7 Ways to Cope With Chemo

By Claudia M. Caruana

Every person experiences chemotherapy differently, both physically and emotionally. But some universal coping tips can be applied to help you through even the darkest days.

1. Nip nerve pain in the bud
Between 30% and 40% of chemo patients develop peripheral neuropathy, or damage to nerves in the arms and legs, which can cause pain, burning, tingling, numbness, balance problems and muscle weakness.

If you develop neuropathy, tell your doctor right away. The doctor may adjust the timing or dosing of your medication regimen to see whether that helps. Other options include anticonvulsant or antidepressant medications, both of which can help ease chronic pain; numbing creams, gels or patches; and steroids.

2. Find a new look
You might not lose your hair, but if you do, it will usually happen within the first three weeks of treatment. Some people find that shaving off their hair helps them take control. "I wore a wig for a little while, but it was hot and itchy," says Mara Langer, a breast cancer survivor from San Mateo, CA. "I switched to scarves and baseball hats." The good news: Your hair will grow back, perhaps even fuller than before.

3. Focus on fluids
have  much of an appetite, but try to increase the fiber in your diet if you're constipated. Eating fruits, veggies and whole grains can relieve symptoms. Also, ask your doctor about using a stool softener or mild laxative. If you're suffering from diarrhea, eat small meals, and avoid caffeine, milk products and high-fiber foods. Ask your doctor about taking an antidiarrheal medication.

4. Attack anemia
During chemo, your red blood cell count may slip, and that can cause anemia. Symptoms include fatigue, weakness, dizziness and shortness of breath. Alert your doctor if you experience symptoms of anemia. Treatment will restore your energy and help you feel better.

5. Boost your energy
You might feel fatigued during treatment, but you don't have to give in to it. "When I got chemo, I forced myself to walk between naps," says Geni W. of Eugene, OR, who had colon cancer. "The exercise helped increase my energy tremendously." Also, give yourself permission not to be productive all the time. "I look for less taxing but enjoyable activities, such as reading and sewing," says Janet D., a breast cancer survivor from Sachse, TX, who also works out at least 30 minutes a day. "Doing light aerobics, yoga or balance exercises boosts my mood and my energy level." If you're not sure what exercises are right for you during chemotherapy, consider getting a trainer.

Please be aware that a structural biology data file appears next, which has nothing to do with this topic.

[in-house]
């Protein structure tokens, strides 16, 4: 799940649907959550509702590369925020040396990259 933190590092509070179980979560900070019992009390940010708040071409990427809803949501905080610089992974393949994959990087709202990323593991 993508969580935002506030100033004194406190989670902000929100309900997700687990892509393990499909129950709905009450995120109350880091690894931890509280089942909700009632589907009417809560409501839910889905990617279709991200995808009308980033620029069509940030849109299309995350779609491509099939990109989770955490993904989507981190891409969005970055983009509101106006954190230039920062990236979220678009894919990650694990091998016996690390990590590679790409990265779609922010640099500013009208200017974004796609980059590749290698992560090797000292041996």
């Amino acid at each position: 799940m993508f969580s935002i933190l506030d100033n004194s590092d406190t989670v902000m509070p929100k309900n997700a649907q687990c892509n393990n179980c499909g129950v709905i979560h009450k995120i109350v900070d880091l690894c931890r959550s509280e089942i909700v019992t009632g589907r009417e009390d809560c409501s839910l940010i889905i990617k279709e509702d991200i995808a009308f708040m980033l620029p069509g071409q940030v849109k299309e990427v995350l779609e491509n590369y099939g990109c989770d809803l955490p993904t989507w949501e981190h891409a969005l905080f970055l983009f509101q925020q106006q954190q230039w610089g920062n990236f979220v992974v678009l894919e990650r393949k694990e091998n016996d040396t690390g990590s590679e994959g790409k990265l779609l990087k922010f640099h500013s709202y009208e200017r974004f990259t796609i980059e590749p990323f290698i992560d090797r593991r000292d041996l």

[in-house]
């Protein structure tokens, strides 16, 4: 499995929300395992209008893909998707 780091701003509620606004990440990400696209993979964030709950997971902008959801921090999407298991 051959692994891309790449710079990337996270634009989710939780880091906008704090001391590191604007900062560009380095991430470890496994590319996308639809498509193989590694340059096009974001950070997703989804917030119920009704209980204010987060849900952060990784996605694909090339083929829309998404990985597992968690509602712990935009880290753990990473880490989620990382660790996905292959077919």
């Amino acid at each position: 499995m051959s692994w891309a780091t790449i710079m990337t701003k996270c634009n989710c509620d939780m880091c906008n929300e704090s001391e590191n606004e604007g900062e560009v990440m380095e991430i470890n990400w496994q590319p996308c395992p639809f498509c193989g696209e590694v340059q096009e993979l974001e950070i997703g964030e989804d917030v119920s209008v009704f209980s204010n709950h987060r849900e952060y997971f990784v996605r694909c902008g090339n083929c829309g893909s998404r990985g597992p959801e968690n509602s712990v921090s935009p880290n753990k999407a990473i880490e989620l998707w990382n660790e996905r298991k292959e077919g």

6. Stop stomach upset
During chemo treatments, or possibly even the day before, you may need to take an antinausea medication; it can minimize or even prevent queasiness. Snack frequently to avoid an empty stomach, which can lead to nausea and vomiting. Try eating slices of your favorite cheese; a piece of protein-packed beef jerky; or a smoothie with fruit, whole milk, nuts and flaxseeds.

For on-the-go relief, take a tip from Langer and keep ginger chews or capsules in your purse. In a recent study funded by the National Cancer Institute, people receiving chemo who took three capsules of ginger twice a day had half the nausea of people who were given placebos (sugar pills). The most effective doses were 1 gram and 0.5 grams per day, which is equivalent to one-half teaspoon or one-quarter teaspoon of ground ginger, respectively.

7. Cut through brain fog
If you suffer from chemo brain—the mental fogginess that can accompany treatment—prioritizing and organizing will be more important than ever. Just choose the methods that suit you best. "I have trouble remembering appointments, so I'm diligent about writing down all my commitments on a large calendar that I consult daily," says Janet D., who had to cancel her credit cards because she misplaced them. "I also designated a drawer in the master bedroom as the place to keep important things."

Published December 2011

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